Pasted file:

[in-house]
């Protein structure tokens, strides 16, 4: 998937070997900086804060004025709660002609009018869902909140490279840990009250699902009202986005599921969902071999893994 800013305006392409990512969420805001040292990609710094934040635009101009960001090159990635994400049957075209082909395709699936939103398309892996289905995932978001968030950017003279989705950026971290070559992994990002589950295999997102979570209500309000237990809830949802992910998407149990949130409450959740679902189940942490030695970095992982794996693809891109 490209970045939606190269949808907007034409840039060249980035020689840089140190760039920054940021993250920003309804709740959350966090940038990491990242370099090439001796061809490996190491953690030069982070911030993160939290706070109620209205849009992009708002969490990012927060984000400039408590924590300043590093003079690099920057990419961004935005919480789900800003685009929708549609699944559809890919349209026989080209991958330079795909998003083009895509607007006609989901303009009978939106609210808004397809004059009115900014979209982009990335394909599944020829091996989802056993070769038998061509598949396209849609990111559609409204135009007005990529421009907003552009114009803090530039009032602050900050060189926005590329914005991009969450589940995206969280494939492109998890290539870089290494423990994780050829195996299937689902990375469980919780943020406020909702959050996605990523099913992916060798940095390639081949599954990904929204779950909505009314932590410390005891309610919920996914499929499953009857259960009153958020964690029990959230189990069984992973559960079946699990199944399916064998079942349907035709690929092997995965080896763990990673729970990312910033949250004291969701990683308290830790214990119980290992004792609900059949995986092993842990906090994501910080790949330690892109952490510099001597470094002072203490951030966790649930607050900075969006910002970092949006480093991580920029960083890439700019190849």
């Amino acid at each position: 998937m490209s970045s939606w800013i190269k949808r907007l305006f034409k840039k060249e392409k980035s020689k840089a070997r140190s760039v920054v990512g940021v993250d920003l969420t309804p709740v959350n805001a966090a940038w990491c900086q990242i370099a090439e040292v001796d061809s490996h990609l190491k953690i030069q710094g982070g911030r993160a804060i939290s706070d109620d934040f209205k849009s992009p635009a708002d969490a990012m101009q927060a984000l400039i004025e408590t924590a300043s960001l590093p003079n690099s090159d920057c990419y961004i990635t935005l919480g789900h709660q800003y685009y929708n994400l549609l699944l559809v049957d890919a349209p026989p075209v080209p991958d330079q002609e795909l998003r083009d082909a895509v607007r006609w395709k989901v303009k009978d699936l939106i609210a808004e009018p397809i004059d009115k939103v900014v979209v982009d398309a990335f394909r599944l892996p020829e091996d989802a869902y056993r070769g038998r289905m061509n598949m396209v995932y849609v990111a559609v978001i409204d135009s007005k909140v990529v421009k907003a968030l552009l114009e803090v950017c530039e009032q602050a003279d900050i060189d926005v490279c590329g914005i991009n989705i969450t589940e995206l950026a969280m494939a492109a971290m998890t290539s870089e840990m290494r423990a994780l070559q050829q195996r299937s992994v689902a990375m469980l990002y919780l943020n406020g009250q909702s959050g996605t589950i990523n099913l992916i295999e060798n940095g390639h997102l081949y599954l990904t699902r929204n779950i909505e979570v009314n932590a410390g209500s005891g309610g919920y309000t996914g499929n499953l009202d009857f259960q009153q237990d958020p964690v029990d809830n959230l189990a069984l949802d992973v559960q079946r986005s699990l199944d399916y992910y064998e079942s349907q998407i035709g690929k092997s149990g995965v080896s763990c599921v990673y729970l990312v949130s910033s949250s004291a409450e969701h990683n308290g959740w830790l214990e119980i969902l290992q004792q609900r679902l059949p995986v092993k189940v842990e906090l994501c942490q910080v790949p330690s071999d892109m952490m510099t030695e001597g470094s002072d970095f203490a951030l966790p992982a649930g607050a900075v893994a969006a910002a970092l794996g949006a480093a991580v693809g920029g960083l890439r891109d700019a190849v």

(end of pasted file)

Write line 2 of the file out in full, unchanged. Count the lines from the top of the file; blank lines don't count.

């Protein structure tokens, strides 16, 4: 998937070997900086804060004025709660002609009018869902909140490279840990009250699902009202986005599921969902071999893994 800013305006392409990512969420805001040292990609710094934040635009101009960001090159990635994400049957075209082909395709699936939103398309892996289905995932978001968030950017003279989705950026971290070559992994990002589950295999997102979570209500309000237990809830949802992910998407149990949130409450959740679902189940942490030695970095992982794996693809891109 490209970045939606190269949808907007034409840039060249980035020689840089140190760039920054940021993250920003309804709740959350966090940038990491990242370099090439001796061809490996190491953690030069982070911030993160939290706070109620209205849009992009708002969490990012927060984000400039408590924590300043590093003079690099920057990419961004935005919480789900800003685009929708549609699944559809890919349209026989080209991958330079795909998003083009895509607007006609989901303009009978939106609210808004397809004059009115900014979209982009990335394909599944020829091996989802056993070769038998061509598949396209849609990111559609409204135009007005990529421009907003552009114009803090530039009032602050900050060189926005590329914005991009969450589940995206969280494939492109998890290539870089290494423990994780050829195996299937689902990375469980919780943020406020909702959050996605990523099913992916060798940095390639081949599954990904929204779950909505009314932590410390005891309610919920996914499929499953009857259960009153958020964690029990959230189990069984992973559960079946699990199944399916064998079942349907035709690929092997995965080896763990990673729970990312910033949250004291969701990683308290830790214990119980290992004792609900059949995986092993842990906090994501910080790949330690892109952490510099001597470094002072203490951030966790649930607050900075969006910002970092949006480093991580920029960083890439700019190849």